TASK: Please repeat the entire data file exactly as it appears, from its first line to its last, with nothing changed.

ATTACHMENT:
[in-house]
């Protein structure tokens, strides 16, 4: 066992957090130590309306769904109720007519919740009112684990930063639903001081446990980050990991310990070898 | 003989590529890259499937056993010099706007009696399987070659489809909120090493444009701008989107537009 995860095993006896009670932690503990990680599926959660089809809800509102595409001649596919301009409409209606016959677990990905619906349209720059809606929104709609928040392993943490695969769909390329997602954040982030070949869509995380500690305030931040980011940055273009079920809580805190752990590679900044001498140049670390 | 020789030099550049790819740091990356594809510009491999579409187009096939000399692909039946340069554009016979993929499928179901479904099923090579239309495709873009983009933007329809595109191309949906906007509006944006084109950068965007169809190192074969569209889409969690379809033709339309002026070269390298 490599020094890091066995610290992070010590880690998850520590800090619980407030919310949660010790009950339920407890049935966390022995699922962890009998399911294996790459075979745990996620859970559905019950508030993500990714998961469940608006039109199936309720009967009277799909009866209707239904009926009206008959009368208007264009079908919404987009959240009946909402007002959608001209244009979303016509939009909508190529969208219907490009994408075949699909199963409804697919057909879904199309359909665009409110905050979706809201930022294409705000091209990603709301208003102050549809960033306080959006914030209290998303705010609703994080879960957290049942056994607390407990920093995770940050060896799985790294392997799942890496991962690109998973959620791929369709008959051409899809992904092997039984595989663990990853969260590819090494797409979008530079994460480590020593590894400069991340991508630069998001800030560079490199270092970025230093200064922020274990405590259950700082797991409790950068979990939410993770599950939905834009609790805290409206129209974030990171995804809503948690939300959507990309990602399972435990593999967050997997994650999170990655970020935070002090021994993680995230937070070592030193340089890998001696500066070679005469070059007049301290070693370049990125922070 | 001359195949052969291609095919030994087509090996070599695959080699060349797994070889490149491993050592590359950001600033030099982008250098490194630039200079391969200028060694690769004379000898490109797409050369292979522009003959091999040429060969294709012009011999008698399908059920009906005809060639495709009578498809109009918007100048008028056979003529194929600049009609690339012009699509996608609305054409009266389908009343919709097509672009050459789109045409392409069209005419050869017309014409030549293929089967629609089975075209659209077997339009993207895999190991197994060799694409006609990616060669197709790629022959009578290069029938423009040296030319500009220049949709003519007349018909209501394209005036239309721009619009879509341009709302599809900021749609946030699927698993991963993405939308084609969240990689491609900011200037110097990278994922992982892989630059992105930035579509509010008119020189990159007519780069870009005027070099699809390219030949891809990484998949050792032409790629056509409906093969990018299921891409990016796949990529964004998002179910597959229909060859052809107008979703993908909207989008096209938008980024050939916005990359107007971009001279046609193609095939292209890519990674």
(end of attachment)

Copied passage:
[in-house]
């Protein structure tokens, strides 16, 4: 066992957090130590309306769904109720007519919740009112684990930063639903001081446990980050990991310990070898 | 003989590529890259499937056993010099706007009696399987070659489809909120090493444009701008989107537009 995860095993006896009670932690503990990680599926959660089809809800509102595409001649596919301009409409209606016959677990990905619906349209720059809606929104709609928040392993943490695969769909390329997602954040982030070949869509995380500690305030931040980011940055273009079920809580805190752990590679900044001498140049670390 | 020789030099550049790819740091990356594809510009491999579409187009096939000399692909039946340069554009016979993929499928179901479904099923090579239309495709873009983009933007329809595109191309949906906007509006944006084109950068965007169809190192074969569209889409969690379809033709339309002026070269390298 490599020094890091066995610290992070010590880690998850520590800090619980407030919310949660010790009950339920407890049935966390022995699922962890009998399911294996790459075979745990996620859970559905019950508030993500990714998961469940608006039109199936309720009967009277799909009866209707239904009926009206008959009368208007264009079908919404987009959240009946909402007002959608001209244009979303016509939009909508190529969208219907490009994408075949699909199963409804697919057909879904199309359909665009409110905050979706809201930022294409705000091209990603709301208003102050549809960033306080959006914030209290998303705010609703994080879960957290049942056994607390407990920093995770940050060896799985790294392997799942890496991962690109998973959620791929369709008959051409899809992904092997039984595989663990990853969260590819090494797409979008530079994460480590020593590894400069991340991508630069998001800030560079490199270092970025230093200064922020274990405590259950700082797991409790950068979990939410993770599950939905834009609790805290409206129209974030990171995804809503948690939300959507990309990602399972435990593999967050997997994650999170990655970020935070002090021994993680995230937070070592030193340089890998001696500066070679005469070059007049301290070693370049990125922070 | 001359195949052969291609095919030994087509090996070599695959080699060349797994070889490149491993050592590359950001600033030099982008250098490194630039200079391969200028060694690769004379000898490109797409050369292979522009003959091999040429060969294709012009011999008698399908059920009906005809060639495709009578498809109009918007100048008028056979003529194929600049009609690339012009699509996608609305054409009266389908009343919709097509672009050459789109045409392409069209005419050869017309014409030549293929089967629609089975075209659209077997339009993207895999190991197994060799694409006609990616060669197709790629022959009578290069029938423009040296030319500009220049949709003519007349018909209501394209005036239309721009619009879509341009709302599809900021749609946030699927698993991963993405939308084609969240990689491609900011200037110097990278994922992982892989630059992105930035579509509010008119020189990159007519780069870009005027070099699809390219030949891809990484998949050792032409790629056509409906093969990018299921891409990016796949990529964004998002179910597959229909060859052809107008979703993908909207989008096209938008980024050939916005990359107007971009001279046609193609095939292209890519990674």